1st Edition

Death in Dublin During the Era of James Joyce’s Ulysses

By Patrick Callan Copyright 2025
    392 Pages
    by Routledge

    The funeral of Paddy Dignam in James Joyce’s Ulysses serves as the pivotal event of the “Hades” episode. This volume explores how Dignam’s interment in Glasnevin Cemetery allowed Joyce the freedom to consider the conventions, rituals and superstitions associated with death and burial in Dublin.

    Integrating the words and characters of Ulysses with its figurative locale, the book looks at the presence of Dublin in Ulysses, and Ulysses in Dublin. It emphasizes the highly visible public role assigned to death in Joyce’s world, while also appreciating how it is woven into the universe of Ulysses. The study examines the role of Glasnevin Cemetery—where the Joyce family plot was opened in 1880 and remained in use for eight decades—as well as the social and medical problems associated with life in Dublin, a city divided by class, status, wealth, and health. Nineteen burials took place in Glasnevin on 16 June 1904, and analysis of this group illuminates the role of undertakers and insurers, along with the importance of memorialization.

    This book is an important contribution to Joyce and Irish studies, as well as to international studies related to the treatment of the dead body and the development of garden cemeteries.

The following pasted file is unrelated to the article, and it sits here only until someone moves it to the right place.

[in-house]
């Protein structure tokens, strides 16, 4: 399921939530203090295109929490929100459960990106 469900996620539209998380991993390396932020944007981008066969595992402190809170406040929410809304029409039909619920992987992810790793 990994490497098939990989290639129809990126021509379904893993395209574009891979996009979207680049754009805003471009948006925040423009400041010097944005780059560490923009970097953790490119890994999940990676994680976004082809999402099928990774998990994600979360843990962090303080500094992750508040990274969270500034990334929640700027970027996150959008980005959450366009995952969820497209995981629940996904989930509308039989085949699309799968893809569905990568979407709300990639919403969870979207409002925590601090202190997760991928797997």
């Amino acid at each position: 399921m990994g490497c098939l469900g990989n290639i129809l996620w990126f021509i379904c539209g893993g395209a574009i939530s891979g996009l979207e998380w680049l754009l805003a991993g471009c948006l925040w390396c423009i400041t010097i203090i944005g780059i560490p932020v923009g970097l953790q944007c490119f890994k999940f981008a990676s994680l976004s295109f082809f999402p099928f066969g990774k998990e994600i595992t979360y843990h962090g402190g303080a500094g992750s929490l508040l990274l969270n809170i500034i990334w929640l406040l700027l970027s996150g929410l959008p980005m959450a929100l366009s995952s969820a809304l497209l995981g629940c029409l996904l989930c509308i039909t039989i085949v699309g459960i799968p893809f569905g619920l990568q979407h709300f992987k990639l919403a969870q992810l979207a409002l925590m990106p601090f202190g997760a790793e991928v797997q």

Part A: Developing Ireland’s ‘National’ Cemetery — ‘the grave elders’ (U 12.1185)

    1. Dublin’s New Burial Ground — ‘When churchyards yawn’ (U 6.750)

    2. The Emergence of a National Cemetery — ‘hero martyr’ (U 12.609) 

    3. Managing Dublin’s Largest Cemetery ‘over us dead they bend’ (U 14.393)

    Part B: Living and Dying in Paddy Dignam’s Dublin — ‘wipe away a tear’ (U 11.1101)

    4. On the Edge in Dublin — ‘till their dying day’ (U 13.888–89)

    5. ‘For all things dying’ (U 11.1102)

    Part C: Bringing Paddy Dignam to Glasnevin — ‘great race tomorrow’ (U 6.369)

    6. Death Notices and Mourning Styles — ‘Sufficient for the day’ (U 7.726)

    7. Getting to Glasnevin — ‘Grand Funeral’ (U 18.1093)

    Part D: Burial in Glasnevin — ‘the debt of nature’ (U 12.335)

    8. Burying Paddy Dignam — ‘First the stiff’ (U 6.522–3)

    9. The Joyce Family Plot, 1880–1957 —ends and ultimates’ (U 14.388–89)

    Part E: Interment in Glasnevin, June 16, 1904 — ‘Ashes to ashes’ (U 6.986)

    10. Burial in the Poor Ground — ‘burying the little dead’ (U 6.692) 

    11. Burial in the General Ground — ‘Cry you mercy, gentlemen’ (U 12.1607) 

    Part F: Paying for Paddy Dignam’s funeral — ‘Good Fallback’ (U 5.119)

    12. ‘Isn’t he in the insurance line? (U 8.939)

    13. The ‘chapter of the saints of finance’ (U 15.1419)

    14. Preparing for the ‘last farewell’ (U 12.525)

    Part G: Commemorating Paddy Dignam — ‘We obey them in the grave’ (U 6.126)

    15. Legacies and Bequests — ‘All dead names’ (U 4.222)

    16. Commemorating the dead — ‘as memory fabled it’ (U 2.08)


    Patrick Callan is a Visiting Research Fellow at Trinity College Dublin. His work on Ulysses, and the role of radio in Joyce's work, has appeared in the James Joyce Quarterly (2021), the Historical Journal of Film, Radio and Television (2019), and the Dublin James Joyce Journal (2018-20).